Fluoride is a natural mineral found throughout the earth's crust and widely distributed in nature. Some foods and water supplies contain fluoride. Fluoride is often added to drinking water to help reduce tooth decay. In the 1930s, researchers found that people who grew up drinking naturally fluoridated water had up to two-thirds fewer cavities than people living in areas without fluoridated water. Studies since then have repeatedly shown that when fluoride is added to a community's water supply, tooth decay decreases. The World Health Organization among many other organizations has endorsed the use of fluoride in water supplies because of its effect on tooth decay.
Fluoride has been researched for over 50 years and water fluoridation has been proven to cut dental decay by 40 to 60%. Fluoride is present in many different natural sources, but can also be artificially added to our drinking water. Fluoride can greatly help dental health by strengthening the tooth enamel, making it more resistant to tooth decay.
If your drinking water does not have fluoride added, fluoride toothpaste is effective. However, some people are more prone to dental decay. If so, the dentist may suggest using fluoride supplements, which can help to reduce dental decay. The amount of fluoride in toothpaste is usually enough to lower the level of decay. In areas where the water supply is fluoridated, fluoride toothpaste provides additional protection. However, in these areas, children under 7 years old should use one of the toothpastes containing lower levels of fluoride.
All water contains fluoride. The West Midlands has the biggest water fluoridation scheme in the UK, which serves over three-quarters of the local population. There are also smaller schemes in operation in other parts of the country, including the North East, the East Midlands, Eastern England, the North West and Yorkshire and Humber. One part of fluoride for every million parts of water (1ppm) is considered an ideal amount to reduce decay rates. Courtesy of the British Dental Health Foundation, Fluoride also comes in specially formulated gels, drops, tablets or mouthwashes which are recommended for those people who need added protection. Fluoride is also in salt and tea, and some countries artificially add fluoride to their table salt and milk.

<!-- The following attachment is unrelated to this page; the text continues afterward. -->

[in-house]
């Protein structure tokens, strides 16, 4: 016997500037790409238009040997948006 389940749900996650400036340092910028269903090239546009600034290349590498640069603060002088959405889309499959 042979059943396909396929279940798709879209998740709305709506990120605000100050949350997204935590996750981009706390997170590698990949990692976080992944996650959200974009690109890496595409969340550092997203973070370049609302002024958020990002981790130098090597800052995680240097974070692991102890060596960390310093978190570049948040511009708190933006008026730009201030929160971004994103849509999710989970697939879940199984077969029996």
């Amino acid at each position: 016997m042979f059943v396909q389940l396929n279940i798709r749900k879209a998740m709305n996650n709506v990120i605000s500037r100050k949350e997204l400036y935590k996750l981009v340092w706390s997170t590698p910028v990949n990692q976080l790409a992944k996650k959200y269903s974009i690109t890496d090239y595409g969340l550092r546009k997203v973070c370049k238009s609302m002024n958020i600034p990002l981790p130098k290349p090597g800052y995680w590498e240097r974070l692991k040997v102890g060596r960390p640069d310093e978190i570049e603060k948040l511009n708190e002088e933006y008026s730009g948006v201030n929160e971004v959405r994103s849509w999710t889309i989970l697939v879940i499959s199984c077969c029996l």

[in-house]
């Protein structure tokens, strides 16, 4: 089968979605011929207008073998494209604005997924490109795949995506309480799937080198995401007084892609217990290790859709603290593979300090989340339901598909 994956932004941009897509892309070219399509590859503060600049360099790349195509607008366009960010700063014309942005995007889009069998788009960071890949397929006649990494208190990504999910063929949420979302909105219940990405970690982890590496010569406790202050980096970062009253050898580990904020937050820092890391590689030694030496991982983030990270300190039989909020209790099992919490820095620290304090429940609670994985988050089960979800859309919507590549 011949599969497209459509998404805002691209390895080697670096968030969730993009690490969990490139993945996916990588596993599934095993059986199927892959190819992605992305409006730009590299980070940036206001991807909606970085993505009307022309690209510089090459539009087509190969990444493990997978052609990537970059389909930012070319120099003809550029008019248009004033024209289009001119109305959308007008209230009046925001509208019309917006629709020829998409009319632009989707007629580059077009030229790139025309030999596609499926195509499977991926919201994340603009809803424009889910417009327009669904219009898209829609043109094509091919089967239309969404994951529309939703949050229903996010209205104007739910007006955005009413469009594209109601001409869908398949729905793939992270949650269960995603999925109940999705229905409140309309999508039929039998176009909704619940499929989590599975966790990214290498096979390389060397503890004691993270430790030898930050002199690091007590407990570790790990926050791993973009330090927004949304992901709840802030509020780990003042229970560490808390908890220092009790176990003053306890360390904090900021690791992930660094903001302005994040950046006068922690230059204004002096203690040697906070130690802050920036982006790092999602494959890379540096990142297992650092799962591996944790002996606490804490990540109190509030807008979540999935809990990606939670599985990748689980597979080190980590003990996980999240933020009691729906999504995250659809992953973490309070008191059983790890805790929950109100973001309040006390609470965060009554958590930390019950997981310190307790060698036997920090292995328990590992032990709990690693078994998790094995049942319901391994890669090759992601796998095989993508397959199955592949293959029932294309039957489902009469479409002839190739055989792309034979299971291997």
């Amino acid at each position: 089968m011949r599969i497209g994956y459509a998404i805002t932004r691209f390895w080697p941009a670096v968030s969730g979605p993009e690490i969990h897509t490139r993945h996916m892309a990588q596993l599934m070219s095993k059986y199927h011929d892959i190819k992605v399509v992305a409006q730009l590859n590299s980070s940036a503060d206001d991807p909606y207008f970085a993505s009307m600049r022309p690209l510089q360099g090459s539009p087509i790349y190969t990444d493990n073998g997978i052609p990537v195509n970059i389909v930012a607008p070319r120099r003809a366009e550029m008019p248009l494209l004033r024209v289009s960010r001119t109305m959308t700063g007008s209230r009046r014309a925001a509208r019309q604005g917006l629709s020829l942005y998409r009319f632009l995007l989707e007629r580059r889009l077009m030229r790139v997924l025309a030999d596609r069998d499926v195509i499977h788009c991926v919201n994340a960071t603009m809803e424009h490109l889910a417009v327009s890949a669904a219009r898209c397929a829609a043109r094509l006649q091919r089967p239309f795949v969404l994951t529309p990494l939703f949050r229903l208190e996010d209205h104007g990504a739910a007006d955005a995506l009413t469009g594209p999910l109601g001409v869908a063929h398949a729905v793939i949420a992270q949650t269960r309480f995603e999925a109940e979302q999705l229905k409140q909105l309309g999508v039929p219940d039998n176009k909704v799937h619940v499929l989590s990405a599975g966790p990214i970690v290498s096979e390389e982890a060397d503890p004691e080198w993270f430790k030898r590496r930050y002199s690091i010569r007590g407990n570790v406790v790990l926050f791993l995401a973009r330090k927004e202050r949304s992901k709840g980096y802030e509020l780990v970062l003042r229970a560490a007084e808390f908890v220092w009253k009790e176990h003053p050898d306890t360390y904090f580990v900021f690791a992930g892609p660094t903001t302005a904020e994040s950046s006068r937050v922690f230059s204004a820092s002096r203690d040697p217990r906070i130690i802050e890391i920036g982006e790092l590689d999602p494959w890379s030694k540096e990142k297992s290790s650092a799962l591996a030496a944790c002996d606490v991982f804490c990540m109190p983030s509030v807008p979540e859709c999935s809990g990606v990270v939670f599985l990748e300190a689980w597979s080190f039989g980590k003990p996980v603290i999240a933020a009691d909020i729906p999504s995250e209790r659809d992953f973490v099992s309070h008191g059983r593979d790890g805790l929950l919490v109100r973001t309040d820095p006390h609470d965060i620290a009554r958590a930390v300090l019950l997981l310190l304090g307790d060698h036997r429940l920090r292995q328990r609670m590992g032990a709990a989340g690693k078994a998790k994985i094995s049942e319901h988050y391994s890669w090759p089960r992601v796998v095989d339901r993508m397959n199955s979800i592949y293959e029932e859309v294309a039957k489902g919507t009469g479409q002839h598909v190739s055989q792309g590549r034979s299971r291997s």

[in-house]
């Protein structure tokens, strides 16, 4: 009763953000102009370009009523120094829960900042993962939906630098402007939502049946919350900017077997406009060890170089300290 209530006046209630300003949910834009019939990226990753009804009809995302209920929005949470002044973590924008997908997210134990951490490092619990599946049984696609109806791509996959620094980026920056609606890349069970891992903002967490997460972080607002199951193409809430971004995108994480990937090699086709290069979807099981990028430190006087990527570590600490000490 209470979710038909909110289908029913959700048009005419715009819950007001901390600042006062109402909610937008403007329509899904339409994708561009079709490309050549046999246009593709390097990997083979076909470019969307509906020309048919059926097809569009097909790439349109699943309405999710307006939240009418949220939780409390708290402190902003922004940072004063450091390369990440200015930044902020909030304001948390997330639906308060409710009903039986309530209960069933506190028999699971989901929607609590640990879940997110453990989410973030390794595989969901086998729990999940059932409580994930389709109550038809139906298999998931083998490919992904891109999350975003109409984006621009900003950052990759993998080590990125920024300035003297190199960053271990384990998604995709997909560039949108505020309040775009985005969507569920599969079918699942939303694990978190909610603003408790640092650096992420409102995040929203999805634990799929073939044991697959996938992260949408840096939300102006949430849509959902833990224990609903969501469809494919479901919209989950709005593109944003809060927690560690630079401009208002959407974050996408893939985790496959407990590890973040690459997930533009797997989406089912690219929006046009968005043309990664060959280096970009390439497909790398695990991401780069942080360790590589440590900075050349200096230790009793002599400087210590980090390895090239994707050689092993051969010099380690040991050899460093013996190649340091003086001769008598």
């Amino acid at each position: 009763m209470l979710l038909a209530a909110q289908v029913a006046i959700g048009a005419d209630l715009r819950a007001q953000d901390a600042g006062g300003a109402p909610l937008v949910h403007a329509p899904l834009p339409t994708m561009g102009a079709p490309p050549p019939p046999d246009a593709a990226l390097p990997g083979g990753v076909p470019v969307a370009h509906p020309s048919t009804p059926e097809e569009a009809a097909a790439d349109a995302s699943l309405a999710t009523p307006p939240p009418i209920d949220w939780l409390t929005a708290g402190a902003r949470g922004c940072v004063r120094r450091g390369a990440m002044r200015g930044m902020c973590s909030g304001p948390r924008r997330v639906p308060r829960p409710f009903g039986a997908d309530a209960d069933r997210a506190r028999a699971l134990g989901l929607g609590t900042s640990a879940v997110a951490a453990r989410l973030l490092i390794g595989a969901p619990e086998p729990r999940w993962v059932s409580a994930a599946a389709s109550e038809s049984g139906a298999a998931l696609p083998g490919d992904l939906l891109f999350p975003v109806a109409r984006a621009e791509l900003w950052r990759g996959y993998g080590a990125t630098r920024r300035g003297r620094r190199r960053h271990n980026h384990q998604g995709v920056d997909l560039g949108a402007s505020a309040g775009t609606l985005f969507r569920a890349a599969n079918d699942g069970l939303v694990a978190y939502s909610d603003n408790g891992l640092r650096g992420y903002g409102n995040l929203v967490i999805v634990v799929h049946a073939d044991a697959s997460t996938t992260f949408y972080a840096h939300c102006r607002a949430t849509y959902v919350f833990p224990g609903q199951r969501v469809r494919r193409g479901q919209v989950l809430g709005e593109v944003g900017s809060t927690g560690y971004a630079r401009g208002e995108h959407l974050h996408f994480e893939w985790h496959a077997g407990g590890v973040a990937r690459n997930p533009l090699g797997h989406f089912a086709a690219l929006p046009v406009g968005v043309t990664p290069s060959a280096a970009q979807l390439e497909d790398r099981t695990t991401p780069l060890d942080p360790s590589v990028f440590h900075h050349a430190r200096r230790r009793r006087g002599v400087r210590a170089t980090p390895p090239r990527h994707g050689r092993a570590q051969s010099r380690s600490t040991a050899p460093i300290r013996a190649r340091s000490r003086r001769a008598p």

As stated before only around 10% of the UK population’s water supply – mainly the Midlands and the North East has water fluoridation. The exact amount depends on which area you live in. Your dentist or health authority should be able to tell you whether your water supply is fluoridated.
Many areas have enough fluoride in the water to help fight tooth decay. However, where the level in the water supply is low, it is sometimes necessary for children to take extra fluoride in the form of supplements. It is extremely important that these are only taken on the advice and instruction of a dentist.
‘Dental fluorosis’ can occur when too much fluoride is taken. This can happen for example when the water supply is already fluoridated and supplements are taken, or when children ‘eat’ toothpaste. Campaigners against fluoridation claim that an overdose of fluoride can sometimes cause ‘brittle bone’ disease and digestive disorders, but these suggestions have not been scientifically proven.
Enamel fluorosis is a result of too much fluoride, absorbed while the enamel of the teeth is forming. Severe fluorosis may lead to pitting of the enamel and discolouration. However, severe fluorosis is rare in the UK. In its mildest form, fluorosis appears as very fine pearly white lines or flecking on the surface of the teeth. This mild fluorosis is often undetectable except by a dental expert.
Many reports have been published about the pros and cons of fluoride. After many years the scientific conclusion is that fluoride is of great benefit to dental health and helps to reduce decay, while causing no harmful side effects to general health. Here at Gentle Dental Care in St Andrews we routinely recommend the use of fluoride toothpaste for our patients.Return to FAQs